This is the other side of the “Brewers need a 1B” argument. While it may be frustrating that the Mariners overbid on Corey Hart and immediately knocked out a trade for another controllable 1B option, and it may be staggering to consider surrendering pitching for another 1B in a trade, one can argue that Melvin has properly constructed a roster by working from the middle outward. Furthermore, his recent roster construction shortcomings are more aligned with injury depth and suspensions, which are not necessarily in his control (for, what MLB club has the chance to withstand injuries or suspensions to their LF, 1B, and 3B starters, while also withstanding injuries to some of their top minor league depth options?). This may be a rosy judgment; someone might say, “sign Travis Ishikawa as a replacement” in response.

Given the scarcity of resources in the MLB (judging available players against payroll resources), each club needs some type of strategy to construct their roster. Given the Brewers’ situation, Melvin has consistently responded to the defensive spectrum and defensive determinism by building from the middle-to-the-corners (rather than, the corners-to-the-middle). From this point of view, the 2014 Brewers have the potential for a handful of solidly above average bats (for their position), if health and labor issues allow.

Around the Diamond and Back

Baseball-Reference. Sports Reference, LLC., 2000-2013.

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Tell us what do you think.

  1. Bob Hale says: December 19, 2013

    Interesting and informative article. I get it. Melvin is a good GM and he is doing the right things relative to the construction of the Brewers roster. Ricky is a great clubhouse guy and is a good fit for the Brewers considering the low offensive requirements for a second baseman. However, I continue to believe we should not platoon Scooter and that Melvin needs to get a first baseman NOW. In retrospect, I think we can agree that Ricky’s contract extension was a HUGE mistake and that $11M is a high price to pay for an under performing second baseman. Go Brewers!!!!

    • Nicholas Zettel says: December 19, 2013

      I understand the argument of not platooning Gennett, but it will probably happen if Weeks is on the roster. It makes sense for a number of reasons, not the least of which is potentially giving Weeks a chance to produce and get traded for a potential starting role or to a club that suffers a 2B issue.

      I disagree 100% that Weeks’s contract was a huge mistake. If you look at Weeks’s production and service at the time the contract was signed, it was right in the range for a solid 2B. It’s disingenuous to hold GMs to the standards of hindsight — what GM wouldn’t lock up a middle infielder that is in the prime of his career, improving, and producing at an average or better rate?

      (It’s not difficult to see that fans simply dislike Weeks, though. I think it’s as simple as that).

    • Nicholas Zettel says: December 19, 2013

      Also, one might add that the real issue is backloading contracts in the MLB. If Weeks earned $11 million in 2011, and was slated for $3.5 million in 2014, hardly anyone would be complaining about his deal. Equating these contracts with production is a poor idea for this reason; labor / service issues, as well as escalating $$$ with service years, needs to be taken into consideration (if Gennett proves to be as good as Weeks, the same thing will happen with him, too).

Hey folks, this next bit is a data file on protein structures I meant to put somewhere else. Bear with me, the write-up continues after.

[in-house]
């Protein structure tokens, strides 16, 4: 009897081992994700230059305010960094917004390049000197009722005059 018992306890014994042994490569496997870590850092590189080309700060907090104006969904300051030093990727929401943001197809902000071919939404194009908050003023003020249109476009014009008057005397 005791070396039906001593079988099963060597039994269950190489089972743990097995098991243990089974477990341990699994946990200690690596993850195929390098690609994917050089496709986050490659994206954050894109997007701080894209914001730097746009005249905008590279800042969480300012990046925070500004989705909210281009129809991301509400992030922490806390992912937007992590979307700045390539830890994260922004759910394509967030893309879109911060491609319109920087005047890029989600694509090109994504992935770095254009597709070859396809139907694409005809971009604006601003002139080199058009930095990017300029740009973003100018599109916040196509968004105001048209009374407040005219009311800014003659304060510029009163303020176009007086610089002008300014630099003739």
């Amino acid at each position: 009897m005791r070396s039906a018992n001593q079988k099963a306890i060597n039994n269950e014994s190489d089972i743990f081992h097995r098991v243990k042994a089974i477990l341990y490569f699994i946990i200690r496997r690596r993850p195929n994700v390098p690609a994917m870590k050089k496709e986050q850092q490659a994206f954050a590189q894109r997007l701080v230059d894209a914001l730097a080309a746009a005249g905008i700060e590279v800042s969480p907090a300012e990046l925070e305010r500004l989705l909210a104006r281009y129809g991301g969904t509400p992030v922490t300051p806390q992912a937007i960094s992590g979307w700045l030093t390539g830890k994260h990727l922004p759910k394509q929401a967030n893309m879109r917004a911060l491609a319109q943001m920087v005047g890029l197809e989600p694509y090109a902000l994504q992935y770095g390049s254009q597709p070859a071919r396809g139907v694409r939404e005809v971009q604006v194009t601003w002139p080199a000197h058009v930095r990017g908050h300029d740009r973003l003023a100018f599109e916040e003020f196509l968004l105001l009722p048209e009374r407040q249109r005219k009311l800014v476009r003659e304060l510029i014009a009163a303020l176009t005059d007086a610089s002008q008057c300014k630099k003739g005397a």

BTW, Weeks signed the big contract to avoid arby prior to 2011. From 2004-2010, his overall offensive profile placed him around 10th best in the MLB among 2B. During his improving years from 2007-2010, Weeks’s HR, SB, OBP, etc., placed him within the Top 10 of 2B.

      Given that someone like Brian Roberts (lead off, 2B) had signed 2/$14+ and 4/$40 extensions, Weeks’s deal was solid in terms of money, service, production history, etc.

  2. Mathdude says: December 19, 2013

    Knowing the position we’re in, it is quite depressing seeing 1st base at #1.

    • runasone says: December 19, 2013

      Why? Offensively, it doesn’t matter what positions your run production is coming from. If we had a first basemen with Carlos Gomez’s offensive value, and the same defensive value we got from the position last year, we would be happy with that. And if we had a CF with Gomez’s defensive value, and the offensive value we got from the 1B position last year, we would be happy with that.

      The way our roster is currently set-up (with CF as a strength and 1B as a weakness) gives us exactly the same value as the above scenario. What positions that value comes from have no impact on run production.

      • Nicholas Zettel says: December 19, 2013

        Where fans are disappointed, I think, reflects an issue of scarcity:

        (1) 2B, CF, C, and SS are arguably defense-first positions (CF less so, C, SS, 2B moreso).
        (2) An argument can be made that if a team has better than average offensive production at any of those positions, that should be the foundation for a better than average offense on the whole.
        (3) Receiving below average 1B, LF, RF, or 3B production on a club with better than average C, SS, 2B, or CF production is simply a wasted opportunity, given that offensive production at the corners is less scarce.

        One could argue that a club that is strong up the middle should not simply have an average or worse offense (which is where the 2013 Brewers fell: notably below average). I think that’s where fans are disappointed.

  3. D Rock says: December 29, 2013

    Hey Nicholas- feel like taking a request? I’ve heard it said that small/mid market teams shouldn’t throw money at a closer, and just rotate through the bullpen. Thoughts? Do the stats/dollars bear that out?